1 Answer | Add Yours
Bernard Marx, at least at the beginning of the novel, has very different ideas and desires when it comes to dating than everyone else that he meets. He lives in a society where "dating" doesn't even really exist; dating is a ritual that couples go through to see if they want to marry each other. In "Brave New World," marriage does not exist. So, "dating" in their society simply means spending time with another person, and having a lot of intimate relations, but no commitment whatsoever. Commitment is shied away from, and the men and women "connect" (physically, at least) with almost everyone that they come into contact with, that expresses a mutual desire.
Bernard, being an unattractive, surly, and rather anti-social male, doesn't have as many chances to hook up with females as other stronger more classically handsome and social males do. So, he is not as popular. He also wants to spend time talking to the women he meets, being alone with them (which is almost never done on dates until the physical stuff happens), doing non-group activities, and pondering deep things that most of the people in his class don't even think about. He broods and sulks over the fact that no one has the same ideas that he does, when in fact he really just wants to fit in. We see this later on when he becomes--briefly--very popular, and hooks up with as many women as he possibly can, and seems to enjoy every bit of it.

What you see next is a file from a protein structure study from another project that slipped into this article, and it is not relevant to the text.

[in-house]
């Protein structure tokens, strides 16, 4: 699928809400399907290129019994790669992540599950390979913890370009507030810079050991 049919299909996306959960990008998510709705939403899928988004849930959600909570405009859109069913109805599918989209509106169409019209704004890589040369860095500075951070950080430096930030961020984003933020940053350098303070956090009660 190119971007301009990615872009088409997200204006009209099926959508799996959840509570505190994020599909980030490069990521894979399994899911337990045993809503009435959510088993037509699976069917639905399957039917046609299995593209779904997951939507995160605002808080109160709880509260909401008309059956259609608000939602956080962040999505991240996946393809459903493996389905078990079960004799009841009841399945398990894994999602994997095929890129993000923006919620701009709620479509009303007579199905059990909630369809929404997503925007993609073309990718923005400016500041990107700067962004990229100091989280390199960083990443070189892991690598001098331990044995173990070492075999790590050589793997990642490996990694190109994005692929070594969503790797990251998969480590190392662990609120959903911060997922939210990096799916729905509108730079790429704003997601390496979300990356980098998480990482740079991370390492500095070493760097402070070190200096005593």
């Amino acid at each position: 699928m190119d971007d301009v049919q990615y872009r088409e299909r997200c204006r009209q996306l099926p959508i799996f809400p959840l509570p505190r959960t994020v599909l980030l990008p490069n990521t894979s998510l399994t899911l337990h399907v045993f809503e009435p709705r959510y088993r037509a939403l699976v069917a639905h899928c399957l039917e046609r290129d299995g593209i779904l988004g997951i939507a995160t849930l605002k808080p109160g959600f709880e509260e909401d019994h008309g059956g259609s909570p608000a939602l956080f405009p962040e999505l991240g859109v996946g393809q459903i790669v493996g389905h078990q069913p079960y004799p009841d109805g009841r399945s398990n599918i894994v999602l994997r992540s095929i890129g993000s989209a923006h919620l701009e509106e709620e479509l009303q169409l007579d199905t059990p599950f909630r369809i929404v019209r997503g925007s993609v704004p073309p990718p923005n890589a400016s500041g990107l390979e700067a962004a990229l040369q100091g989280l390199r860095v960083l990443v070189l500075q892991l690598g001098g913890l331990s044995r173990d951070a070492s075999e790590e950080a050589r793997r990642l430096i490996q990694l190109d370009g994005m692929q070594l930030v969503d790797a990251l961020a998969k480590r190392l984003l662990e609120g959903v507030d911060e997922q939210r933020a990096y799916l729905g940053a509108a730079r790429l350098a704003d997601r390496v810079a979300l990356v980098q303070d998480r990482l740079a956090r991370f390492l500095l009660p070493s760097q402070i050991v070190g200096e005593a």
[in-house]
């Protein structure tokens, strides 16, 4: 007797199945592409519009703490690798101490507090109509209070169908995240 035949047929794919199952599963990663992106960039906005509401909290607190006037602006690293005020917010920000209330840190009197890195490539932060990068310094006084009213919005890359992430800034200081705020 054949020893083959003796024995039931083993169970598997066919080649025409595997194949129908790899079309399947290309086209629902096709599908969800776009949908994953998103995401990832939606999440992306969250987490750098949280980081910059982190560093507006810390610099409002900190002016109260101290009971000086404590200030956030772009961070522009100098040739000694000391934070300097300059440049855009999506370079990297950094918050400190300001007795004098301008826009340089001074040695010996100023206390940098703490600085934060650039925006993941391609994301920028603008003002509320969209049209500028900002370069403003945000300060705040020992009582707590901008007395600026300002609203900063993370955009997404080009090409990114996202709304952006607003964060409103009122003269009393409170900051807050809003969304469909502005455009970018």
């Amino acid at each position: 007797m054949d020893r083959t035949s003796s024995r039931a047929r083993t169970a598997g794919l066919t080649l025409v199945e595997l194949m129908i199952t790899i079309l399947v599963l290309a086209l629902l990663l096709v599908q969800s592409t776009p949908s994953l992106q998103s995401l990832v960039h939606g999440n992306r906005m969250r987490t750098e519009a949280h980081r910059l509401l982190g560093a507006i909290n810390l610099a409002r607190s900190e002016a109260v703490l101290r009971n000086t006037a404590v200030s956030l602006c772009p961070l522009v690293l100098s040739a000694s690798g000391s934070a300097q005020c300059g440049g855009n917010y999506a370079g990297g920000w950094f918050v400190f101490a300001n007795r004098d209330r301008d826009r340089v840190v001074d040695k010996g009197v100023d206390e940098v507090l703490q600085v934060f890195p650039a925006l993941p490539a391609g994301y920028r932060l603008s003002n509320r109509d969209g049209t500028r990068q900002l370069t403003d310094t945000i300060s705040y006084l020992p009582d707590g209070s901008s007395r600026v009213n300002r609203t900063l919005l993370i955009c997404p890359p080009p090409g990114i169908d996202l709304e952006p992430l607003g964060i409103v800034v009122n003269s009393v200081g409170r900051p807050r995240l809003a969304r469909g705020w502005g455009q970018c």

Bernard's unusual cravings for solitude with the women he meets, conversation, and a deeper level of emotional connection, stems mostly from his dismay and disappointment at being ostracized in his society. He wants acceptance from women, but acceptance that says they like him for being different, because he is. He doesn't "fit the mold" of being with tons of different women, partially because they don't want to be with him, and because he doesn't enjoy group activities because of his rejection and being made fun of. His unusual dating tendencies stem from his position of being "different" for so long.
I hope that these thoughts help a bit; good luck!
We’ve answered 318,911 questions. We can answer yours, too.Ask a question